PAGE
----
The document also outlined plans to "develop additional information as required for different [at-risk] cohorts, as advised through engagement with the peaks and organisations supporting these individuals". There were also responses to questions about the agency's communications strategy more broadly.
Amidst the political turmoil Australia experienced last week, Health Minister Greg Hunt offered his resignation shortly after introducing legislative amendments that addressed just some of the privacy concerns. However, the resignation was tied to his involvement in the push to dump Malcolm Turnbull as prime minister. His resignation was refused. The new Prime Minister Scott Morrison reappointed Hunt as health minister in his new cabinet announced on Sunday. Michael Keenan also continues as minister for Human Services.
It's clear to this writer that we need more than this piecemeal approach to fixing My Health Record.
Last month Paul Shelter, former head of the Digital Transformation Office (DTO) -- which is now the Digital Transformation Agency (DTA) -- outlined a strategy to fix My Health Record.
"The first thing I would do is acknowledge there is a problem, and that they inherited a previous health record [the PCEHR, or personally controlled electronic health record], which nobody wanted," Shetler told InnovationAus.com.
"They should put an immediate pause on the project and acknowledge that they have heard what the public are saying. And then they should reset the program, returning it to an opt-in system as the very first step. It should be absolutely voluntary.
Shelter called for privacy controls along the lines of Europe's General Data Protection Regulation (GDPR).
"This is really important. They are calling this My Health Record. But right now, this is a Government Health Record, about you. For it to be your health record, the citizen really has to own the data," he said.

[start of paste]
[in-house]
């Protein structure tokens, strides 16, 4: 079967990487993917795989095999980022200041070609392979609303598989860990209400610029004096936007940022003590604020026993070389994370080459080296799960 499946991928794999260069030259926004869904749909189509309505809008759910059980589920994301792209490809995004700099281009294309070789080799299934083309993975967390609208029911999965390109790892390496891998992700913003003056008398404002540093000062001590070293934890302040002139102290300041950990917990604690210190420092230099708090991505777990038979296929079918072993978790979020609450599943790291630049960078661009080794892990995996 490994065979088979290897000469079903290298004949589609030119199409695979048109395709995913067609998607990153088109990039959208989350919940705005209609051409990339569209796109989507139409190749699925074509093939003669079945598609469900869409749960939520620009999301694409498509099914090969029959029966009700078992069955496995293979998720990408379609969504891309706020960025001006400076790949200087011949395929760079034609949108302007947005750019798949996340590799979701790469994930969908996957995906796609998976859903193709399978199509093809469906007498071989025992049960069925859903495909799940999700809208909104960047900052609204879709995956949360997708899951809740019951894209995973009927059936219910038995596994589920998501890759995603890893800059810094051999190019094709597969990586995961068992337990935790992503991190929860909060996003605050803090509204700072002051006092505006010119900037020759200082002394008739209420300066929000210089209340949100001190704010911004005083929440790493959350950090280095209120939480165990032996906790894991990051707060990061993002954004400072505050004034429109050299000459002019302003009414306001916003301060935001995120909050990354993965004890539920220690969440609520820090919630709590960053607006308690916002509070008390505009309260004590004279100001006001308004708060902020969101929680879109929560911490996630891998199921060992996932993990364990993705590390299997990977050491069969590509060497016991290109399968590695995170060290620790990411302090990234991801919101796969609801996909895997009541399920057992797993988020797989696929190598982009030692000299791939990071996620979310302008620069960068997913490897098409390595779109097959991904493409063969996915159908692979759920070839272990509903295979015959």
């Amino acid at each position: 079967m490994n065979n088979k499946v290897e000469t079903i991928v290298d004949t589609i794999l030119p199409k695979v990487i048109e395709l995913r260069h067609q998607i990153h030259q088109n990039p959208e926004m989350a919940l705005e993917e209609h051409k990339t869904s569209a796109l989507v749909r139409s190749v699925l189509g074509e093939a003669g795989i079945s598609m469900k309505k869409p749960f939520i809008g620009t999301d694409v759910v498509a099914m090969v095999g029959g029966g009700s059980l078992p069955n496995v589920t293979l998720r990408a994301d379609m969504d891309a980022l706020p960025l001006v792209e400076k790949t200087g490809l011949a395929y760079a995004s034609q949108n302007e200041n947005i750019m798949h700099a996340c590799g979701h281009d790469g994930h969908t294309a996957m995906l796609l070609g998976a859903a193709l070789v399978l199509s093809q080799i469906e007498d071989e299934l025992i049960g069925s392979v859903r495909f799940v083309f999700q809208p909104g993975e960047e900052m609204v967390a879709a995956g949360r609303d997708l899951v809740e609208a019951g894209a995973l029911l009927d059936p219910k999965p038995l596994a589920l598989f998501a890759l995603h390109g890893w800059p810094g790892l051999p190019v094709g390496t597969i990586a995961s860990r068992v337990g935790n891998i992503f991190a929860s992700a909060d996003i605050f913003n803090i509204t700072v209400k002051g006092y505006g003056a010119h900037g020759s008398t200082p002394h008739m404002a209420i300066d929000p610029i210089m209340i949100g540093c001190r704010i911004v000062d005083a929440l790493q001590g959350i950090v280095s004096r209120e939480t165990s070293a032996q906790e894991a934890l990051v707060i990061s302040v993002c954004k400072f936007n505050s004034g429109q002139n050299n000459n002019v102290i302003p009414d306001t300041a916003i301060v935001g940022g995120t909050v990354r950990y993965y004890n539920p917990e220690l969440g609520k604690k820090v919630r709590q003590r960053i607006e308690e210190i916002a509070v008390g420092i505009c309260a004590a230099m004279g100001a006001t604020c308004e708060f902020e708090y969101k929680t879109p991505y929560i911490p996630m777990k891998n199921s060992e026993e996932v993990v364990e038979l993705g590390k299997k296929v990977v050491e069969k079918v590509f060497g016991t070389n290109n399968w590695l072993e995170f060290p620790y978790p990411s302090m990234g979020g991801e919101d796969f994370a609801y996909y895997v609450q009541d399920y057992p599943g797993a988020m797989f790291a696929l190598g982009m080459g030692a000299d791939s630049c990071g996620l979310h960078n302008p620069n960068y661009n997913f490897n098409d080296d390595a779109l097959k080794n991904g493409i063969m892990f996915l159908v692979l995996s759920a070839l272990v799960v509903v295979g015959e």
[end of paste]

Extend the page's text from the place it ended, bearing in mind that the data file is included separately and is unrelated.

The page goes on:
Meanwhile, the Senate Community Affairs References Committee has launched a wide-ranging inquiry into My Health Record, covering everything from the expected benefits to privacy and security, and how the system "compares to alternative systems of digitising health records internationally".
The deadline for public submissions is September 14, and the committee is due to report by October 8.
It's hardly an example of legislative clarity, but the proposed amendments are intended to address key privacy concerns around the disclosure of personal medical information.
Concerned mainly with the opt-out element of the contentious My Health Record, the federal opposition has said it will lead a 'comprehensive' Senate inquiry into the government initiative.
Individuals will have an extra month to opt out of the digital health record in a move that buys the government more time to fix the related legislation.
No, Minister. It's not just about law enforcement access to digital health records. The Australian government needs to address all the concerns. A media circus in a playground won't help.
Medical records to be released only with a court order, and a promise of permanent deletion upon record cancellation, were announced on Tuesday night.